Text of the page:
The government called its first witness Monday, a police lieutenant by the name of Alan Ross. He testified he was on the scene at the time of this alleged incident and heard shouting inside the house that police approached. He testified that he saw former Gary Police Chief Thomas Houston take two suspects behind the building as he was shouting.
This trial is about what the jury will believe. Will they believe the three police officers, or will they believe the four victims who all have criminal convictions?
The trial began with the prosecution laying out the case against the police chief, Branson and Decanter. A jury of two African-Americans and a majority of women were seated Monday morning and heard opening arguments from federal authorities, who accuse the three police officers of abusing their police powers after Houston's house was burglarized.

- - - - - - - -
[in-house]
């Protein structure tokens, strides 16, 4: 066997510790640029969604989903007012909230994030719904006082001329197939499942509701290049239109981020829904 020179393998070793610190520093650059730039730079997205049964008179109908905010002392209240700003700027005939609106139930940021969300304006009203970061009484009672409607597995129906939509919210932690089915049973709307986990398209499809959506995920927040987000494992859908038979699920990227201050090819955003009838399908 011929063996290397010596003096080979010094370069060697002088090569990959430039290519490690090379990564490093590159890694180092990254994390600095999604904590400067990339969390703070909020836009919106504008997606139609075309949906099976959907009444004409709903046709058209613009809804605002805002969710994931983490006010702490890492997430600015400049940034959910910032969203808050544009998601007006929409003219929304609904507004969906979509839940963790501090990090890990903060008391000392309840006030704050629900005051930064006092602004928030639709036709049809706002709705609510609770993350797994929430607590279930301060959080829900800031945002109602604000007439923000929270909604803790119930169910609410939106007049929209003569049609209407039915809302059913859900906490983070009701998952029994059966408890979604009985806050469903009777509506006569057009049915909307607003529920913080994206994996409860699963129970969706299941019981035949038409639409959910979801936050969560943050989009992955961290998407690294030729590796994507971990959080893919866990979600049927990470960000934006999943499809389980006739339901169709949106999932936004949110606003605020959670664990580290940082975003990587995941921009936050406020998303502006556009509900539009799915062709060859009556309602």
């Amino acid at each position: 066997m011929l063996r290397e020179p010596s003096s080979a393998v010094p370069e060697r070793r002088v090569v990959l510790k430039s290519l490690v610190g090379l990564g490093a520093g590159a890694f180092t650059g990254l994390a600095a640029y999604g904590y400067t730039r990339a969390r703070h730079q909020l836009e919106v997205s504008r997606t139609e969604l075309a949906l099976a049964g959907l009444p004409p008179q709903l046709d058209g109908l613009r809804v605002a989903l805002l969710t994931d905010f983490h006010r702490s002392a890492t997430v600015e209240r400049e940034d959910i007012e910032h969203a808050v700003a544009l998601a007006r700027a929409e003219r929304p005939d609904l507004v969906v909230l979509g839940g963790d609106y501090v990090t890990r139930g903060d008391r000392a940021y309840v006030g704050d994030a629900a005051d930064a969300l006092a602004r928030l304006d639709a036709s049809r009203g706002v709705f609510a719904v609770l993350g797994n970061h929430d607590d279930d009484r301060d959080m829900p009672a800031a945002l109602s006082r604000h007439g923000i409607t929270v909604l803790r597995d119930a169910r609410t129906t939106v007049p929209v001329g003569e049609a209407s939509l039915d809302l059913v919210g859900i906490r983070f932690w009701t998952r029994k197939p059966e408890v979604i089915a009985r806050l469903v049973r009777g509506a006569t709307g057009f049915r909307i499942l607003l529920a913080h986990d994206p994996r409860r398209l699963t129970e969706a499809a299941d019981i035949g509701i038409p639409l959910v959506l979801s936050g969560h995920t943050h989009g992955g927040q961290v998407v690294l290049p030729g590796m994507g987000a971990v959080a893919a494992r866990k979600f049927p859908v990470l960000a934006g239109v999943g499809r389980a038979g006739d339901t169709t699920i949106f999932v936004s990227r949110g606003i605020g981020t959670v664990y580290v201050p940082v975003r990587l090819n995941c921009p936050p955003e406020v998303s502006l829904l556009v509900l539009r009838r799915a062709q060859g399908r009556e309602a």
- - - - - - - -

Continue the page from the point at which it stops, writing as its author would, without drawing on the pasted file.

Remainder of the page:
Assistant U.S. Attorney Erin Aslan told the jury these detectives thought their high ranks could allow them to find someone who might be involved and use brute force and intimidation to get their stuff back. The eight count indictment against them alleges that on June 1, 2007, Houston, acting on a neighbor's tip after thieves stole his police revolver and wife's jewelry from his home, headed to the home of Sheila Baker with officers Branson and Decanter. When they arrived, Houston verbally abused and assaulted Baker, her daughter, Melissa Manley, Manley's boyfriend, Darren Johnson, and another man.
Decanter is accused of beating Johnson in the arm with a piece of wood. Decanter's attorney said they were just standing around and nobody hit him. They were never charged and eventually released.
The government accused of Branson of lying about the incident to federal authorities. Houston, Branson and Decanter deny any wrongdoing.
The prosecution would agree this would be a tough case for them to prove. They have no video or audio of the alleged incident even though they say they are confident they can prove the Gary police officers abused their police powers.
Defense attorneys said these officers had probable cause to do what they did and operated within the law.